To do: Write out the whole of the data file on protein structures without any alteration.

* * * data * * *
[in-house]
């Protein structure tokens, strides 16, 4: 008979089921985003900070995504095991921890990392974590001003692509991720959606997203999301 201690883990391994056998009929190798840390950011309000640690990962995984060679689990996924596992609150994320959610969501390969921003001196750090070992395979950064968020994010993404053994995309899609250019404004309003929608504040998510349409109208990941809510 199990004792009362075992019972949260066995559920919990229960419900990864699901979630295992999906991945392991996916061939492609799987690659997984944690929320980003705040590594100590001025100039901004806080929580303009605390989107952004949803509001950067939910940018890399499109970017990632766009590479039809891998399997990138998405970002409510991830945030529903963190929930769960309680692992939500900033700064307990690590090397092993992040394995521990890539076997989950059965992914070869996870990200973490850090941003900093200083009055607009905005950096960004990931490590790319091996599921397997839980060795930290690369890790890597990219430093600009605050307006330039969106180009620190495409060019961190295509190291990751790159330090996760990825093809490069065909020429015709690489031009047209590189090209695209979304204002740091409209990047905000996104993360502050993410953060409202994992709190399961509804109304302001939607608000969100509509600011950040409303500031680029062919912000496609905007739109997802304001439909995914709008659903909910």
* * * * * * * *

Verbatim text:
[in-house]
């Protein structure tokens, strides 16, 4: 008979089921985003900070995504095991921890990392974590001003692509991720959606997203999301 201690883990391994056998009929190798840390950011309000640690990962995984060679689990996924596992609150994320959610969501390969921003001196750090070992395979950064968020994010993404053994995309899609250019404004309003929608504040998510349409109208990941809510 199990004792009362075992019972949260066995559920919990229960419900990864699901979630295992999906991945392991996916061939492609799987690659997984944690929320980003705040590594100590001025100039901004806080929580303009605390989107952004949803509001950067939910940018890399499109970017990632766009590479039809891998399997990138998405970002409510991830945030529903963190929930769960309680692992939500900033700064307990690590090397092993992040394995521990890539076997989950059965992914070869996870990200973490850090941003900093200083009055607009905005950096960004990931490590790319091996599921397997839980060795930290690369890790890597990219430093600009605050307006330039969106180009620190495409060019961190295509190291990751790159330090996760990825093809490069065909020429015709690489031009047209590189090209695209979304204002740091409209990047905000996104993360502050993410953060409202994992709190399961509804109304302001939607608000969100509509600011950040409303500031680029062919912000496609905007739109997802304001439909995914709008659903909910």